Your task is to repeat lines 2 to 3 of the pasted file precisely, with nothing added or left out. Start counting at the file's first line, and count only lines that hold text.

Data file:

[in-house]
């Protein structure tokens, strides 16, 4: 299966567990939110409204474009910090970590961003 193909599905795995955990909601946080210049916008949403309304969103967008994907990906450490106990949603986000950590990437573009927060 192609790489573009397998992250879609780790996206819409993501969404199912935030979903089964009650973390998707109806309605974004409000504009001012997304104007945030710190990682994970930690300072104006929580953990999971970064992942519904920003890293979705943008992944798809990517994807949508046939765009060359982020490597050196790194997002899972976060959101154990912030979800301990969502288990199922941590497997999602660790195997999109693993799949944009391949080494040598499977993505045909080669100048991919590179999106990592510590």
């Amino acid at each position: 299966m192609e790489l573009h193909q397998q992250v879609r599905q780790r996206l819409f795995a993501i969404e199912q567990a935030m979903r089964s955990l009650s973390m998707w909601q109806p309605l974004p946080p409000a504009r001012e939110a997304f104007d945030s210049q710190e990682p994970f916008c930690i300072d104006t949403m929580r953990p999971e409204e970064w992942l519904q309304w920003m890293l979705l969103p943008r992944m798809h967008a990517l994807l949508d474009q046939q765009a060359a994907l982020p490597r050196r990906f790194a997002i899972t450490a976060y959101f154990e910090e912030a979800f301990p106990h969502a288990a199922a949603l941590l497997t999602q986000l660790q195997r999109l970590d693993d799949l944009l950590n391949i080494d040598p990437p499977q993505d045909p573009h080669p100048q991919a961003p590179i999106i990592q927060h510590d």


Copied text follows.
């Protein structure tokens, strides 16, 4: 299966567990939110409204474009910090970590961003 193909599905795995955990909601946080210049916008949403309304969103967008994907990906450490106990949603986000950590990437573009927060 192609790489573009397998992250879609780790996206819409993501969404199912935030979903089964009650973390998707109806309605974004409000504009001012997304104007945030710190990682994970930690300072104006929580953990999971970064992942519904920003890293979705943008992944798809990517994807949508046939765009060359982020490597050196790194997002899972976060959101154990912030979800301990969502288990199922941590497997999602660790195997999109693993799949944009391949080494040598499977993505045909080669100048991919590179999106990592510590």
């Amino acid at each position: 299966m192609e790489l573009h193909q397998q992250v879609r599905q780790r996206l819409f795995a993501i969404e199912q567990a935030m979903r089964s955990l009650s973390m998707w909601q109806p309605l974004p946080p409000a504009r001012e939110a997304f104007d945030s210049q710190e990682p994970f916008c930690i300072d104006t949403m929580r953990p999971e409204e970064w992942l519904q309304w920003m890293l979705l969103p943008r992944m798809h967008a990517l994807l949508d474009q046939q765009a060359a994907l982020p490597r050196r990906f790194a997002i899972t450490a976060y959101f154990e910090e912030a979800f301990p106990h969502a288990a199922a949603l941590l497997t999602q986000l660790q195997r999109l970590d693993d799949l944009l950590n391949i080494d040598p990437p499977q993505d045909p573009h080669p100048q991919a961003p590179i999106i990592q927060h510590d």